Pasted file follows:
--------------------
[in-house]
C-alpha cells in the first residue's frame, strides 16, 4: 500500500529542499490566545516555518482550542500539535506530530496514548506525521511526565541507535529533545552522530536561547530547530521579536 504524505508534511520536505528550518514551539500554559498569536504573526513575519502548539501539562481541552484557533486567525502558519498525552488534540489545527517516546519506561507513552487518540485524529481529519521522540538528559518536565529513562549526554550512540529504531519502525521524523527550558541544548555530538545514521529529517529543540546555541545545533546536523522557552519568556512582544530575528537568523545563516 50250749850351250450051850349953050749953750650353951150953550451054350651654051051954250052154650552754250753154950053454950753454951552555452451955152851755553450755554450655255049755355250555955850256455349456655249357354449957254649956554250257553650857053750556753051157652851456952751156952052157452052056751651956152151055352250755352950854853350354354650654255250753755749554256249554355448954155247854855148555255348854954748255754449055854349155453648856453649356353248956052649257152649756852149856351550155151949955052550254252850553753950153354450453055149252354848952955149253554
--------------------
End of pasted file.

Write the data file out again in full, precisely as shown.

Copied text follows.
[in-house]
C-alpha cells in the first residue's frame, strides 16, 4: 500500500529542499490566545516555518482550542500539535506530530496514548506525521511526565541507535529533545552522530536561547530547530521579536 504524505508534511520536505528550518514551539500554559498569536504573526513575519502548539501539562481541552484557533486567525502558519498525552488534540489545527517516546519506561507513552487518540485524529481529519521522540538528559518536565529513562549526554550512540529504531519502525521524523527550558541544548555530538545514521529529517529543540546555541545545533546536523522557552519568556512582544530575528537568523545563516 50250749850351250450051850349953050749953750650353951150953550451054350651654051051954250052154650552754250753154950053454950753454951552555452451955152851755553450755554450655255049755355250555955850256455349456655249357354449957254649956554250257553650857053750556753051157652851456952751156952052157452052056751651956152151055352250755352950854853350354354650654255250753755749554256249554355448954155247854855148555255348854954748255754449055854349155453648856453649356353248956052649257152649756852149856351550155151949955052550254252850553753950153354450453055149252354848952955149253554